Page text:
Stumbling blocks. You don’t want to be one. And you don’t need them in your life, either. But what do you do when the stumbling block comes from somebody you’re keen on dearly, or from someone with whom you recognize you’re called to labor in God’s Kingdom?
To be able to keep away from stumbling blocks, we have to recognize them once they arise along the slim path. At the most elementary level, a stumbling block is an impediment to our progress within the Lord; it’s something that gets in between us and God’s good plan for our lives; it’s anything that leads us into temptation. It’s a snare. Strong’s Concordance defines a stumbling block as “any individual or thing by which one is (entrapped) drawn into error or sin.”
The phrase “stumbling block” is used 14 instances in various translations of the Bible. I’m going to focus on just one in this exhortation—one that came straight from the lips of the Anointed One to my spirit. It’s an example that shows how even these closest to us—even these called to walk with us and do great things for the Lord alongside us—can at occasions present a stumbling block in our path. Learn how to we deal with loved ones who current stumbling blocks in a spirit grace, mercy and love without falling into the trap?
Jesus called Peter a stumbling block after he rebuked the Lord for confessing that He should go to Jerusalem and undergo many things at the hands of the elders, the chief priest and the academics of the law, and that He have to be killed and on the third day be raised to life. Peter insisted that such a thing would by no means happen to Jesus. Selfishness was on the root of Peter’s words. Let’s listen in to how Jesus responded:
“Jesus turned and mentioned to Peter, ‘Get behind me, Devil! You are a stumbling block to me; you do not need in thoughts the issues of God, but merely human considerations’” (Matthew sixteen:23, NIV). Peter was more concerned about himself than the plan of God, and due to this fact presented a stumbling block.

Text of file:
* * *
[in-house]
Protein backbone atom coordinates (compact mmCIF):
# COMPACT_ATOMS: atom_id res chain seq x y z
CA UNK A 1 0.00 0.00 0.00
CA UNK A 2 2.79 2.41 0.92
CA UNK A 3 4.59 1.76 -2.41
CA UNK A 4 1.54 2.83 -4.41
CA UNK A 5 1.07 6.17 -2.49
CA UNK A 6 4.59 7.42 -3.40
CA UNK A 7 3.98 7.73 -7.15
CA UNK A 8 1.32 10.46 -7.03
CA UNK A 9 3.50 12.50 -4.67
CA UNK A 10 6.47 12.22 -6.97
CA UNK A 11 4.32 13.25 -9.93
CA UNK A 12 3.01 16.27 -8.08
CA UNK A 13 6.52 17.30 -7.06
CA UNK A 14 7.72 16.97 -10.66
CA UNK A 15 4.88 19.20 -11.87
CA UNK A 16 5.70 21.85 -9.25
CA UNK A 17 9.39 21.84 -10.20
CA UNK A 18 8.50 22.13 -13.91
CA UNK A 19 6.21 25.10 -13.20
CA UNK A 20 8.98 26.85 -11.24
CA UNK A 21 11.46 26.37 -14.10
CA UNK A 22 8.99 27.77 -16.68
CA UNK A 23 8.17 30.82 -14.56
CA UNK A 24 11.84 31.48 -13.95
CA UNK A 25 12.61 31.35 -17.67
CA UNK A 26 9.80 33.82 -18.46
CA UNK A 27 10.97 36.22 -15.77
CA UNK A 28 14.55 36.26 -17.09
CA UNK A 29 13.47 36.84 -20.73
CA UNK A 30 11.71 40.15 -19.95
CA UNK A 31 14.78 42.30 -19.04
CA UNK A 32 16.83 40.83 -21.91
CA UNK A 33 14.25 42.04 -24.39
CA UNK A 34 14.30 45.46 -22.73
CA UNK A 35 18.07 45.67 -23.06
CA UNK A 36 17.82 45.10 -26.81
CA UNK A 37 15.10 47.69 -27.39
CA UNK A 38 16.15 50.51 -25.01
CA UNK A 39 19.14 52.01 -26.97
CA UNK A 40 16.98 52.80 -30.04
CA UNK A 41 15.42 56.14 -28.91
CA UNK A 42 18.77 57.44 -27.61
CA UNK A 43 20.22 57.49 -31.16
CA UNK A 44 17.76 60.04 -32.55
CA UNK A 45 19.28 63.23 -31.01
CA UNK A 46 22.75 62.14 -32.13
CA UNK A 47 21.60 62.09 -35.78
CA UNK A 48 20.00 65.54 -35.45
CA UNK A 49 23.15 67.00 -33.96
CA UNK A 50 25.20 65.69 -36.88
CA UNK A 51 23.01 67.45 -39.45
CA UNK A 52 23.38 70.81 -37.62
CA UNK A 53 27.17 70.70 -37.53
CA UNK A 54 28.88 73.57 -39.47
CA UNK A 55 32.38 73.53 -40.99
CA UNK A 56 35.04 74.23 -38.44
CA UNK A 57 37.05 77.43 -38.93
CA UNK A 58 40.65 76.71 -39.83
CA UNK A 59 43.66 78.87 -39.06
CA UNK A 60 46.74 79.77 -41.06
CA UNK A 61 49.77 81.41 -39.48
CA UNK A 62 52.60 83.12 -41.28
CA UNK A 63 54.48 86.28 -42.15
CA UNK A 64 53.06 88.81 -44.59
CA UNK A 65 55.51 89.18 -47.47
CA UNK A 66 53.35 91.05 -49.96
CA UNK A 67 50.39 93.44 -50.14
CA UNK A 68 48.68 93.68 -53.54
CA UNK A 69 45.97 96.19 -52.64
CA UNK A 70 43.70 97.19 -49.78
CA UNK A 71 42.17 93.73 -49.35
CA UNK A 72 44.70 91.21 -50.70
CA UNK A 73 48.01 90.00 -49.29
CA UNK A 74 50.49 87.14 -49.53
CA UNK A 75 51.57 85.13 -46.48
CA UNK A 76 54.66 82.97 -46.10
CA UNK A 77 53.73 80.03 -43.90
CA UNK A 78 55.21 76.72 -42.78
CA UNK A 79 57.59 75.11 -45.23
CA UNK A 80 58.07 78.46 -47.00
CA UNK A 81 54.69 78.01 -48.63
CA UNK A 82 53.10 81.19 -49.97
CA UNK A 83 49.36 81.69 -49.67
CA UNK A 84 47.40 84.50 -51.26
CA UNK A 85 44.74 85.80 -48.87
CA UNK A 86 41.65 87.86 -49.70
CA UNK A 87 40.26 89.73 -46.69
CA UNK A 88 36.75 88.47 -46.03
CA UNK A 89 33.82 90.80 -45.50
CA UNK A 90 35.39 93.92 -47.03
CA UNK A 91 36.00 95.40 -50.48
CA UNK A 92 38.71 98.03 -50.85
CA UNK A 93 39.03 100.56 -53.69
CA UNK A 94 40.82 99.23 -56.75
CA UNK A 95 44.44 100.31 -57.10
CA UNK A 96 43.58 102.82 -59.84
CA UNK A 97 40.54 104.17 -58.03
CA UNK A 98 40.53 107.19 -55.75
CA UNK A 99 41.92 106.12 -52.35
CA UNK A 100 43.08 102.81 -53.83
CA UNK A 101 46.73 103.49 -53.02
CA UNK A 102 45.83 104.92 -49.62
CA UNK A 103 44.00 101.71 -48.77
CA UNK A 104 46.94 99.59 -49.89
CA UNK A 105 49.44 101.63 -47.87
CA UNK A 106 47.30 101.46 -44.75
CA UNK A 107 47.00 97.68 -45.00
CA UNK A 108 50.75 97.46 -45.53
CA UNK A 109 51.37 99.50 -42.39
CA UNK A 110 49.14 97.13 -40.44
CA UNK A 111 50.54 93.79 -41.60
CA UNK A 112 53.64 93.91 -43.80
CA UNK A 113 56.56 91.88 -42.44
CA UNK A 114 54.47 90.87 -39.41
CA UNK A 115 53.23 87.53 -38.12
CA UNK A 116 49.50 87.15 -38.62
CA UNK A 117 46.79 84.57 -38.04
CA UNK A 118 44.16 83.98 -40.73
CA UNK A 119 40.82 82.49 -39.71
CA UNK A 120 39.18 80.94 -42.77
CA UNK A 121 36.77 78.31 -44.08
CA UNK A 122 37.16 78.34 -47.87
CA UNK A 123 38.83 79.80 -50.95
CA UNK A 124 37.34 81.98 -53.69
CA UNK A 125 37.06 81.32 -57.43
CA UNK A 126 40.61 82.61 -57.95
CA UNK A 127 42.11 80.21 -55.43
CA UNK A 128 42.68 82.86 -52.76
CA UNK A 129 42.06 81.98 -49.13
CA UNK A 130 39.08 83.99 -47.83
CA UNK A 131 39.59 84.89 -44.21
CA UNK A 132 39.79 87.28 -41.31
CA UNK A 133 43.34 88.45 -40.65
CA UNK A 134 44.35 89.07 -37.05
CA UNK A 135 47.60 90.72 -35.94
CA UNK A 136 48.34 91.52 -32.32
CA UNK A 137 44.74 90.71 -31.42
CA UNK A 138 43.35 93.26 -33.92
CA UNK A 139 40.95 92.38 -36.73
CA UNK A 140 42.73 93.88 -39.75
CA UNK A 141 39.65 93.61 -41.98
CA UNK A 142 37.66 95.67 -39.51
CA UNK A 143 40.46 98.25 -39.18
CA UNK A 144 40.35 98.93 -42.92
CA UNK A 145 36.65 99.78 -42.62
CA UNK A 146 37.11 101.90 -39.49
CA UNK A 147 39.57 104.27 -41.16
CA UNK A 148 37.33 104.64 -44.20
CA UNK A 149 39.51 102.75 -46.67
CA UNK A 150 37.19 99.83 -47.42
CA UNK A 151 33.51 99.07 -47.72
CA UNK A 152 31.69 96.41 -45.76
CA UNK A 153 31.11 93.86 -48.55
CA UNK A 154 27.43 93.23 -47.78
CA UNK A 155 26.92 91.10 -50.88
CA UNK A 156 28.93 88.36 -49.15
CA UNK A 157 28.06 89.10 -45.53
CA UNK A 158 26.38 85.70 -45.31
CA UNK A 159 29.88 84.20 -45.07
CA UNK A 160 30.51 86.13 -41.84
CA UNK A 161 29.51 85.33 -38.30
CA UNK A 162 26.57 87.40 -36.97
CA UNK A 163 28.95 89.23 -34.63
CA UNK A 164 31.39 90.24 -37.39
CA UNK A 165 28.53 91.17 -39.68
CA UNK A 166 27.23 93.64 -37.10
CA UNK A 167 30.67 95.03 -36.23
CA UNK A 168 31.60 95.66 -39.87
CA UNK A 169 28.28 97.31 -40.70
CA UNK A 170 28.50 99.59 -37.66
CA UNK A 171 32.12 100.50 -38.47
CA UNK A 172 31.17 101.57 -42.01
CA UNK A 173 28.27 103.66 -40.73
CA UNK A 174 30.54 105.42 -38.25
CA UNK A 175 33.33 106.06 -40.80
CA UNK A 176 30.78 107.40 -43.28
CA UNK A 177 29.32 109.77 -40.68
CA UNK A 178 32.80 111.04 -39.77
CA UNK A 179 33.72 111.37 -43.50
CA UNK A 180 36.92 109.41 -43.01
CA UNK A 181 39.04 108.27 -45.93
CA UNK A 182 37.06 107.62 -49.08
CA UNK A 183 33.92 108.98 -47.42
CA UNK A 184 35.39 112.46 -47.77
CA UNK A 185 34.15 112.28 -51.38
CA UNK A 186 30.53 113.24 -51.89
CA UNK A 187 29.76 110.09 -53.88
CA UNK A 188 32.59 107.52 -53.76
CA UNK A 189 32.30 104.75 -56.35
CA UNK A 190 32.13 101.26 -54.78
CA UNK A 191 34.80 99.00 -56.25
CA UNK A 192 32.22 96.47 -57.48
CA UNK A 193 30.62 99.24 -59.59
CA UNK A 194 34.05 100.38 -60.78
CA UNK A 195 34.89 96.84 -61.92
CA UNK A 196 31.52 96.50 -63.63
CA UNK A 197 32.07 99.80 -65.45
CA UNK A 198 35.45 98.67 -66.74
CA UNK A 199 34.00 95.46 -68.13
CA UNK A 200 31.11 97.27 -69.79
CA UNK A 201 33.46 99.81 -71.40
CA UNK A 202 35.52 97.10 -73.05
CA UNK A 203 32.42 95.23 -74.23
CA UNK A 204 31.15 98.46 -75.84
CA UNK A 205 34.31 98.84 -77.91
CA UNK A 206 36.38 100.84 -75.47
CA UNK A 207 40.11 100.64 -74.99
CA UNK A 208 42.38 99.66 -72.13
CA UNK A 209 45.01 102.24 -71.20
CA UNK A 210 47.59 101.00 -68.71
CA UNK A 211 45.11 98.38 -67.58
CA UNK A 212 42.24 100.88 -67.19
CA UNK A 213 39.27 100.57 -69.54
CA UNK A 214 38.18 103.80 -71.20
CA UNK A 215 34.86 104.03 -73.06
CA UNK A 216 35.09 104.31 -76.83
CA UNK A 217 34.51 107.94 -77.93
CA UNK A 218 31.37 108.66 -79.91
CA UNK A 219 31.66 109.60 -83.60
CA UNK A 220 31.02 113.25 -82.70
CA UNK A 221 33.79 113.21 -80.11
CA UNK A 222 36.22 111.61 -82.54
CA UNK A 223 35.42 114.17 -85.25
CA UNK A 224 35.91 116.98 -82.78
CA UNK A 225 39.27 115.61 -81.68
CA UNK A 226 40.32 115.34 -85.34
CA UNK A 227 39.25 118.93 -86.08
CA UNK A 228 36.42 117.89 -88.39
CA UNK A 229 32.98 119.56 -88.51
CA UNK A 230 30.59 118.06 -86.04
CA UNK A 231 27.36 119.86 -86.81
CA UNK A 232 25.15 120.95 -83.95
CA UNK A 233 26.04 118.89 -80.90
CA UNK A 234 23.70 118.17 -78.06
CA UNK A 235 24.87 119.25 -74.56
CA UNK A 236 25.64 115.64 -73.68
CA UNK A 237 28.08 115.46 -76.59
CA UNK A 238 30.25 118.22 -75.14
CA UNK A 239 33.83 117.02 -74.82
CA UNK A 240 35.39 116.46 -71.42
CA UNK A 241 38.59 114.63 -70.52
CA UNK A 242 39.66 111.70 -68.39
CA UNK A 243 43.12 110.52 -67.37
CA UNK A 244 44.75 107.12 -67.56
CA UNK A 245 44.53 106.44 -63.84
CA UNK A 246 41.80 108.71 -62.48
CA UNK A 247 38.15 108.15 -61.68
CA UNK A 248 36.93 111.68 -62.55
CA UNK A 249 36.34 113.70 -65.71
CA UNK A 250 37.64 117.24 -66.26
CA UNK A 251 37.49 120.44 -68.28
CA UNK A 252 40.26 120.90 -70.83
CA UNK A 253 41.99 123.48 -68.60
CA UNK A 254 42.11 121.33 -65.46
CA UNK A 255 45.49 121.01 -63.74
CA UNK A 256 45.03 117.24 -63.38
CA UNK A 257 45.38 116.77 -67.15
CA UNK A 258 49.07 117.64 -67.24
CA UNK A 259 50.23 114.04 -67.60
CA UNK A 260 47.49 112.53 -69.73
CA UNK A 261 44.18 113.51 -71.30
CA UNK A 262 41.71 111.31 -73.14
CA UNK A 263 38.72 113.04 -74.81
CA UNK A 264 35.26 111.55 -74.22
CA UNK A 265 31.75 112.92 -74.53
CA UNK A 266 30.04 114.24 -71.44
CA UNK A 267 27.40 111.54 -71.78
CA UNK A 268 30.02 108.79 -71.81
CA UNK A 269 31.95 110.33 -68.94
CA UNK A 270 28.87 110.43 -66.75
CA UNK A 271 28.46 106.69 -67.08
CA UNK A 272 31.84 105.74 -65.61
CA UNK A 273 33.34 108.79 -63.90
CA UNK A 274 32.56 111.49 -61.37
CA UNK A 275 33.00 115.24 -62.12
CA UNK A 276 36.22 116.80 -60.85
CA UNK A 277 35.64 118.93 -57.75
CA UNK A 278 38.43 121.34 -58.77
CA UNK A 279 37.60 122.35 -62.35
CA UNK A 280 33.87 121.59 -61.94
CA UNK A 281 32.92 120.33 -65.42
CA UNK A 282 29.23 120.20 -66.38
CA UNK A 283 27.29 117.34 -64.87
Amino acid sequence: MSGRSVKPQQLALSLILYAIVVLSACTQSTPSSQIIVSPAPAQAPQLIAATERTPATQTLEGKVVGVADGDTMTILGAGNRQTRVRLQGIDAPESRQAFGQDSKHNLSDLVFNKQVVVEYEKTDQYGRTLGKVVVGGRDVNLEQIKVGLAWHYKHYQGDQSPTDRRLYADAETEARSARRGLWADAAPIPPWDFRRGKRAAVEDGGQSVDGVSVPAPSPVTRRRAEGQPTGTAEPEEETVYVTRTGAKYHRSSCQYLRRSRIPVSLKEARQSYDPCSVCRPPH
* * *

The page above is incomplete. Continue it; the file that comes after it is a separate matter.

Imagine if Jesus had entertained Peter’s words … “You already know, Peter, you are right. That shouldn’t occur to me. That’s not really fair. I have by no means sinned. Why should I die for the sin of the world? Maybe I will call on the angels to deliver me. Humankind can cope with its personal issues!” Thank God that Jesus didn’t fall into the snare.
Right here’s the purpose: How typically do these around us—even these with the very best intentions—communicate the opposite of God’s will into our lives? How typically do they discourage us from following our God-given goals because of their unbelief? How often do not be a stumbling block they get us stirred up when persecution comes and tempts us to retaliate or merely defend ourselves when God wants to vindicate us in His time?
Jesus was fast to discern the stumbling blocks along the trail to His destiny—a future that might take away the sin of the world—and He was fast to confront and press through them. That’s because He had in mind the issues of God, not merely human issues—not even His personal concerns. Jesus’ mantra: Not my will, however yours be accomplished even when it kills me. Jesus was quick to discern and cope with the stumbling block, but that didn’t mean that Jesus immediately solid the one who put the stumbling block in His path alongside the roadside. Jesus used wisdom. He okaynew Peter was an integral part in God’s plan to build the early church.
No, Jesus didn’t solid Peter aside. However Jesus didn’t allow Peter’s hindering words to live in His coronary heart, either. Jesus instead taught Peter the right method to reply: “Whoever wants to be my disciple should deny themselves and take up their cross and observe me. For whoever needs to save lots of their life will lose it, however whoever loses their life for me will discover it” (Matt. 16:24-25). Jesus didn’t exclude Peter from His internal circle or even sit him down for a season. In His mercy and style, He helped Peter get his focus back on the considerations of God fairly than merely human concerns.
Indeed, six days later, the Bible says, Jesus took Peter, James and John to a high mountain where they witnessed His configuration (Matt.17:1-11). What a privelege! Then got here Peter’s test. Jesus predicted His loss of life a second time: “The Son of Man is going to be delivered into the hands of men. They will kill him, and on the third day he will be raised to life” (Matt. 17:22-23). Though the disciples have been full of grief, Peter didn’t stand towards the need of God. He did not current a stumbling block.